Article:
September 11, 2001, catapulted North Americans into a new political dimension in myriad ways, including increased scrutiny of immigrants and calls for tighter immigration controls. While such concerns are certainly not new in Canada or the US, their current pervasiveness provides a stark backdrop to questions of the political mobilization of racialized minorities. How have these minority communities mobilized in the past? What strategies will, and should, they employ in the future? How can Canada, with its self-proclaimed multicultural ideals, ensure equity and accessibility for racialized minorities in the political system?Race and the City approaches these questions from a comparative perspective, focusing on Chinese Canadian and Chinese American communities in Toronto and Los Angeles as a sort of multicultural "testing grounds." Shanti Fernando presents an elegant analysis of the mechanisms of political mobilization under systemic racism. Drawing on case studies, interviews, and a detailed understanding of the racialized legal and sociocultural histories of both the US and Canada, this important book argues that while increasing diversity may be a challenge for systemic inclusiveness, it is one that must be met if Canada is to uphold its vision of a truly democratic society.Of vital interest to specialists in the field, Race and the City will also have broad appeal for community leaders, and students of urban politics, community studies, political science, and ethnic studies.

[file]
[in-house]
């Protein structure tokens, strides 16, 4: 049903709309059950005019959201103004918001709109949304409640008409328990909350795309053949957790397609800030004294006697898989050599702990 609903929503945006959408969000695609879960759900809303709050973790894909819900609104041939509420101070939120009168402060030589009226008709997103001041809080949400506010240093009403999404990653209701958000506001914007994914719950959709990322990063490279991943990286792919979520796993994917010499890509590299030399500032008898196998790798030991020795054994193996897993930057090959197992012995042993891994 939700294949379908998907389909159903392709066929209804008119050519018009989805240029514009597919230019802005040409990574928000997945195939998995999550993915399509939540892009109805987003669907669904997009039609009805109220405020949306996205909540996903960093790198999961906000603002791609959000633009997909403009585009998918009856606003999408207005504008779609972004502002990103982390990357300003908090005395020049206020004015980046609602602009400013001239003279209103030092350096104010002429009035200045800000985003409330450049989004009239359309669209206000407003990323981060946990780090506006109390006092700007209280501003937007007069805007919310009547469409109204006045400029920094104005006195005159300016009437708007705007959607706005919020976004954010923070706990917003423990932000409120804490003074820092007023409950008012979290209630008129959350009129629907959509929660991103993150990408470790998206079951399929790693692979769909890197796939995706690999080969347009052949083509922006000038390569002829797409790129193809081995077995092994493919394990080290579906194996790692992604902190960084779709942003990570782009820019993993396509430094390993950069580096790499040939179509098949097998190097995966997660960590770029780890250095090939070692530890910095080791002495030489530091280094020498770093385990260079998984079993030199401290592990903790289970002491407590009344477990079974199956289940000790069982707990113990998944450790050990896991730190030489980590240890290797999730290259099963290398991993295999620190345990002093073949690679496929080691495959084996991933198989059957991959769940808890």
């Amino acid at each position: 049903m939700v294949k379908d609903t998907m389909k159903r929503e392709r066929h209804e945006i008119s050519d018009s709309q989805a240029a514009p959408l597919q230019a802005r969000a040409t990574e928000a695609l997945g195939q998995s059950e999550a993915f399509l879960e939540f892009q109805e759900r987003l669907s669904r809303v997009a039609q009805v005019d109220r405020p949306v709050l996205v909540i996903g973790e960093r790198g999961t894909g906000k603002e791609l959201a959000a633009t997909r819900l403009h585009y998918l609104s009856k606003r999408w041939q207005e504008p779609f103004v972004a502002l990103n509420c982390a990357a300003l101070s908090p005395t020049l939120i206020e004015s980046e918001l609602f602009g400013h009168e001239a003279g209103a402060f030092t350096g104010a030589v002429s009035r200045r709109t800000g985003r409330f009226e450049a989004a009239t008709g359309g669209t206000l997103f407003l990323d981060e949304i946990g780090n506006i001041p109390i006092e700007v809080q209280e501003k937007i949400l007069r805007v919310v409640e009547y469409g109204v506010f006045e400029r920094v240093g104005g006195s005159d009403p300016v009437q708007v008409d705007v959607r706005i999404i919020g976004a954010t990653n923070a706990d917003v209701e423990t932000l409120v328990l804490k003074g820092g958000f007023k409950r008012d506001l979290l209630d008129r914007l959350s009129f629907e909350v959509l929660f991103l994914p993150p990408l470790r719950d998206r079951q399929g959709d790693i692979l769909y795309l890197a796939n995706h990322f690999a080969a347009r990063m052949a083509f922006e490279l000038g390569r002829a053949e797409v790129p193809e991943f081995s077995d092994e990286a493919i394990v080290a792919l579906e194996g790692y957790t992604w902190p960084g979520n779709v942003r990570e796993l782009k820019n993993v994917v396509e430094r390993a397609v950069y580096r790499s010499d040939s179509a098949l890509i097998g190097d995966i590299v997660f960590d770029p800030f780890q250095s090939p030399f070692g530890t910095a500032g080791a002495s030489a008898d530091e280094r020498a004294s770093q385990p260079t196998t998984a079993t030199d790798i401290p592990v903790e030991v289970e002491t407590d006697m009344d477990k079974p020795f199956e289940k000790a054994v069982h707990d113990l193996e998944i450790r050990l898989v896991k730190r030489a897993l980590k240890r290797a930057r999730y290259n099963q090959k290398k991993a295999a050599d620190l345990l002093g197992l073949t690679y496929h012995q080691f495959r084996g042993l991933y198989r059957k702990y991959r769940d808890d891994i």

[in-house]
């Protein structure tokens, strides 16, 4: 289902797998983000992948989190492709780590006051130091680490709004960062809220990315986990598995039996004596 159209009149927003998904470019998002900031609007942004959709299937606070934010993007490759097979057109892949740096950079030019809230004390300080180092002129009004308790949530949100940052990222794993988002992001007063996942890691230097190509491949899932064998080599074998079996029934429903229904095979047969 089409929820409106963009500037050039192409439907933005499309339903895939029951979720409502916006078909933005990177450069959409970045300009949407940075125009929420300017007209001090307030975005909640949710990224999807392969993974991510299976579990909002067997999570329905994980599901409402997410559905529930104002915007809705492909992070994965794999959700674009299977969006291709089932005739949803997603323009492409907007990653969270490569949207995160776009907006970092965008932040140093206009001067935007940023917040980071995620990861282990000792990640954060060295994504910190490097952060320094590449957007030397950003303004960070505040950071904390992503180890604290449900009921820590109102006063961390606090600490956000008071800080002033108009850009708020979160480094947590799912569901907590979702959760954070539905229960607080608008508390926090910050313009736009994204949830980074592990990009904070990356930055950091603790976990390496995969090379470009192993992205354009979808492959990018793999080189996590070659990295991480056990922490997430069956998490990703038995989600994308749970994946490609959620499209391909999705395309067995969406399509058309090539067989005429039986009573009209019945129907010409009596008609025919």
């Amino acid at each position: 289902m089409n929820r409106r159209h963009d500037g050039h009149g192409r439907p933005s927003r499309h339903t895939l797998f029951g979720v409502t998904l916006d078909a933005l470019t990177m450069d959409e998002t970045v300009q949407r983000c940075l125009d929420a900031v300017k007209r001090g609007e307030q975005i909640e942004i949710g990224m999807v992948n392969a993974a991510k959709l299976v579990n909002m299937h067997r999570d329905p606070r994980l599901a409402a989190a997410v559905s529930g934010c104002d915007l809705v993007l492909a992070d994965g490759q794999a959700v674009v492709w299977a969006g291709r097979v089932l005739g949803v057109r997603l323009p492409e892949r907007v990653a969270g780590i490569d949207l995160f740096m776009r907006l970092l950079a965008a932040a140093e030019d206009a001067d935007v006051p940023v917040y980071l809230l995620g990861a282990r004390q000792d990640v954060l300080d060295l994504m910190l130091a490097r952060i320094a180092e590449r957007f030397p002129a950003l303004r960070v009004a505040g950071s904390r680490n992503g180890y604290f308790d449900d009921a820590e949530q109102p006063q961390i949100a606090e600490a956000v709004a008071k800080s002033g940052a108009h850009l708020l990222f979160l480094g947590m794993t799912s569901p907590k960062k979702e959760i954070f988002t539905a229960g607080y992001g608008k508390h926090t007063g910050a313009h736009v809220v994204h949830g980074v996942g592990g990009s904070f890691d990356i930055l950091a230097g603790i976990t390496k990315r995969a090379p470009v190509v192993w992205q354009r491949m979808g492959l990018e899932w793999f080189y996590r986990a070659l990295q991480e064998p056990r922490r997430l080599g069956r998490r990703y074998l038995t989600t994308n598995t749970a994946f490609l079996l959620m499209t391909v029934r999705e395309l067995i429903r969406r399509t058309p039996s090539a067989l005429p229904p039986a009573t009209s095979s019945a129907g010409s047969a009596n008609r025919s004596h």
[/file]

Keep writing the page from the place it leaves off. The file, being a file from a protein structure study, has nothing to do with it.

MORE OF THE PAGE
Shanti Fernando is an assistant professor of political science at York University.
Preface Acknowledgments 1 Introduction: Racing against Time and Place 2 Systemic Racism in Canada 3 Toronto: Political Participation and Chinese Canadian Community Groups in the Multicultural City 4 Systemic Racism in the United States 5 Los Angeles: Political Mobilization and the Place of Chinese/Asian American Community Groups in the Multicultural City 6 Conclusion: Racing into the Future Appendix: Interview Questionnaire Notes Bibliography Index